SN: For Criminal Macabre, it’s a universe, sometimes you want to be part of something bigger when you’re reading books, or get to really know the characters, their back stories, their motives, and so forth. So, it’s a good thing for the diehard fans who love this kind of experience to kind of see the whole journey.

    The character has seen a lot of great artists and now Gyula Németh is taking over duties on this mini. What does Gyula bring to the series? Gyula, what was your goal for this series?
    Continued below

    SN: I met Gyula in London at a comic con, his table was next to mine. He had self-published “The Island of Dr. Moreau”, and I got to really look at his creatures and his style. He shows such an amazing use of stroke and detail, high contrast and expression. I just knew he would be perfect for a new Cal story.

    GN: I really wanted to catch a modern gritty L.A. noir atmosphere, with details, some black spaces here and there and a lot of cinematic visuals. I hope it comes through.

    Gyula, to build of that last question, with a character who has been drawn by many other artists what has your approach to Cal McDonald been?
    GN: Some years had passed and Cal is a bit older now. He is less punk, more laid back maybe, more like a typical noir detective. Still with a crooked nose and a gloomy temperament. The main things about him have not changed.

    Cal McDonald is one of the lovable unlovable types who is often reluctantly pushed along the journey. Where is Cal at a person versus where he was at say in “Big-Head?”
    SN: On one level, Cal’s come a long way from who he was in Big-Head. He’s grown up a lot, maybe not taking the amount of drugs he used to, especially after he became a Ghoul for a while… but in some ways he’s all the more the same as ever. He’s still anti-technology, you’ll never see him on anything like social media or looking for people’s opinions and comments. He’s physical, more in the moment like he’s always been.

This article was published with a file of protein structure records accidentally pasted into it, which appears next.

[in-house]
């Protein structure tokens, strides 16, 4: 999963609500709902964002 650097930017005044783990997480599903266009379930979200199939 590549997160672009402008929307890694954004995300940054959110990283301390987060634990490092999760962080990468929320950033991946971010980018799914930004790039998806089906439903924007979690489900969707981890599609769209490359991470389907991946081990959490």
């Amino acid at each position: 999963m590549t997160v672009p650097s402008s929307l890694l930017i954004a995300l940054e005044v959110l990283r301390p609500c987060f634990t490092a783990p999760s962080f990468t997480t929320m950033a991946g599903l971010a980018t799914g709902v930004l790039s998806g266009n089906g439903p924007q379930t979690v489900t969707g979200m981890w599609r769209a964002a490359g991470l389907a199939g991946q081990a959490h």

The series dabbles in the world of horror, “Macabre” is in the title. What is the approach to horror for the series both in terms of story and the look of the series? How do you best utilize the medium of comics for horror?
    SN: It’s all about character. If you don’t care about characters then the scares won’t work.

    In addition to horror, there is a good mix of noir style storytelling in the title. In the vein diagram of horror and noir where do you see them overlapping? How do you effectively mix those two?
    SN: It’s really similar on some levels, horror and noir are not ‘happy’ stories, the characters are usually running from or towards something dark and mysterious – maybe within themselves or it could be simply they are running from a monster. By mixing the genres, maybe the character is the monster or a monstrous human. The two styles can blend really easily.

    GN: To me the story is around 60% horror with a strong noir tone to it. Visually, both of them are very rewarding to work on and I really love the fact that Steve puts his monsters into classic noir settings, so I can draw fun creatures and fun environments at the same time. Imagine chatting zombies in the sewers of The Third Man and you got a typical Criminal Macabre scene.

    What do you hope new readers take away from “The Big Bleed Out” and what do you hope returning fans of the series are able to take away?
    SN: I get questions all the time of cons, when I’ll be writing Criminal Macabre – so I think more than anything, returning fans will be happy to see Cal and Mo’Lock again. I think new readers might like an old-school Noir Horror story.

    Kyle Welch